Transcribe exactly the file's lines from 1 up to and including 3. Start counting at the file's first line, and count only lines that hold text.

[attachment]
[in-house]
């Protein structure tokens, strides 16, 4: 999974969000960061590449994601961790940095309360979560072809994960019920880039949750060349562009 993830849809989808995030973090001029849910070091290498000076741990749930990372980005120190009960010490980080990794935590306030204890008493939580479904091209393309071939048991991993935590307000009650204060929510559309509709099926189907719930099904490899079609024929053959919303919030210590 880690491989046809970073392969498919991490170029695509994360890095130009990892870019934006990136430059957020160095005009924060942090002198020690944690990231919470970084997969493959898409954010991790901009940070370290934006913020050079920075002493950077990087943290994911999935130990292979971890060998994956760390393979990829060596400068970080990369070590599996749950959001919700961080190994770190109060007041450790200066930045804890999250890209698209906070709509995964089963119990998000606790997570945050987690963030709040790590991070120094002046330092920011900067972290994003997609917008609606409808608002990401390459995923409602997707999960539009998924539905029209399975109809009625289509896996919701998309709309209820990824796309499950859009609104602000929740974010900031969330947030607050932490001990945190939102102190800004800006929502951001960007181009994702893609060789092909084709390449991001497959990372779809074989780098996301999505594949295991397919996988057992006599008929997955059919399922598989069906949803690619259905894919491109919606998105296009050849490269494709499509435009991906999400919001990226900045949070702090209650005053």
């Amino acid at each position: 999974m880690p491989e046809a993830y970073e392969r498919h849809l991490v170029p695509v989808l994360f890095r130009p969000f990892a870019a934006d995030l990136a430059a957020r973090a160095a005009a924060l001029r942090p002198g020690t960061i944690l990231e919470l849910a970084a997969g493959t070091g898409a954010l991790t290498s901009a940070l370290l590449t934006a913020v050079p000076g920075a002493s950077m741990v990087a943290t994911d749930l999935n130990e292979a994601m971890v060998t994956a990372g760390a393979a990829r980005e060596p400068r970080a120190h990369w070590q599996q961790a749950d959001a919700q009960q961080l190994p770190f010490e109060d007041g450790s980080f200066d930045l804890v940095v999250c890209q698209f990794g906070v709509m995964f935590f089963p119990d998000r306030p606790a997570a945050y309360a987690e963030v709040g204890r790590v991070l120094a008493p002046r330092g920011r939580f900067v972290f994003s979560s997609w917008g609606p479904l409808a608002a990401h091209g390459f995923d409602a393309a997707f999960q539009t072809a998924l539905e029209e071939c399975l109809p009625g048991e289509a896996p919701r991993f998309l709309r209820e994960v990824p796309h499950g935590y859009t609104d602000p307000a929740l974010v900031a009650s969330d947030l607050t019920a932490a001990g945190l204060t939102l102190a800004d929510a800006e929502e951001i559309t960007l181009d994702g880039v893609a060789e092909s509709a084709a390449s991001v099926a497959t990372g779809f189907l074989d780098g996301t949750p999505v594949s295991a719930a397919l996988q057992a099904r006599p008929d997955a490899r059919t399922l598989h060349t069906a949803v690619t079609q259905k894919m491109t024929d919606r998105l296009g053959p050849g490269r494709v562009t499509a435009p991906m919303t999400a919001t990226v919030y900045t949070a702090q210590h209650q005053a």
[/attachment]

[in-house]
């Protein structure tokens, strides 16, 4: 999974969000960061590449994601961790940095309360979560072809994960019920880039949750060349562009 993830849809989808995030973090001029849910070091290498000076741990749930990372980005120190009960010490980080990794935590306030204890008493939580479904091209393309071939048991991993935590307000009650204060929510559309509709099926189907719930099904490899079609024929053959919303919030210590 880690491989046809970073392969498919991490170029695509994360890095130009990892870019934006990136430059957020160095005009924060942090002198020690944690990231919470970084997969493959898409954010991790901009940070370290934006913020050079920075002493950077990087943290994911999935130990292979971890060998994956760390393979990829060596400068970080990369070590599996749950959001919700961080190994770190109060007041450790200066930045804890999250890209698209906070709509995964089963119990998000606790997570945050987690963030709040790590991070120094002046330092920011900067972290994003997609917008609606409808608002990401390459995923409602997707999960539009998924539905029209399975109809009625289509896996919701998309709309209820990824796309499950859009609104602000929740974010900031969330947030607050932490001990945190939102102190800004800006929502951001960007181009994702893609060789092909084709390449991001497959990372779809074989780098996301999505594949295991397919996988057992006599008929997955059919399922598989069906949803690619259905894919491109919606998105296009050849490269494709499509435009991906999400919001990226900045949070702090209650005053």
């Amino acid at each position: 999974m880690p491989e046809a993830y970073e392969r498919h849809l991490v170029p695509v989808l994360f890095r130009p969000f990892a870019a934006d995030l990136a430059a957020r973090a160095a005009a924060l001029r942090p002198g020690t960061i944690l990231e919470l849910a970084a997969g493959t070091g898409a954010l991790t290498s901009a940070l370290l590449t934006a913020v050079p000076g920075a002493s950077m741990v990087a943290t994911d749930l999935n130990e292979a994601m971890v060998t994956a990372g760390a393979a990829r980005e060596p400068r970080a120190h990369w070590q599996q961790a749950d959001a919700q009960q961080l190994p770190f010490e109060d007041g450790s980080f200066d930045l804890v940095v999250c890209q698209f990794g906070v709509m995964f935590f089963p119990d998000r306030p606790a997570a945050y309360a987690e963030v709040g204890r790590v991070l120094a008493p002046r330092g920011r939580f900067v972290f994003s979560s997609w917008g609606p479904l409808a608002a990401h091209g390459f995923d409602a393309a997707f999960q539009t072809a998924l539905e029209e071939c399975l109809p009625g048991e289509a896996p919701r991993f998309l709309r209820e994960v990824p796309h499950g935590y859009t609104d602000p307000a929740l974010v900031a009650s969330d947030l607050t019920a932490a001990g945190l204060t939102l102190a800004d929510a800006e929502e951001i559309t960007l181009d994702g880039v893609a060789e092909s509709a084709a390449s991001v099926a497959t990372g779809f189907l074989d780098g996301t949750p999505v594949s295991a719930a397919l996988q057992a099904r006599p008929d997955a490899r059919t399922l598989h060349t069906a949803v690619t079609q259905k894919m491109t024929d919606r998105l296009g053959p050849g490269r494709v562009t499509a435009p991906m919303t999400a919001t990226v919030y900045t949070a702090q210590h209650q005053a």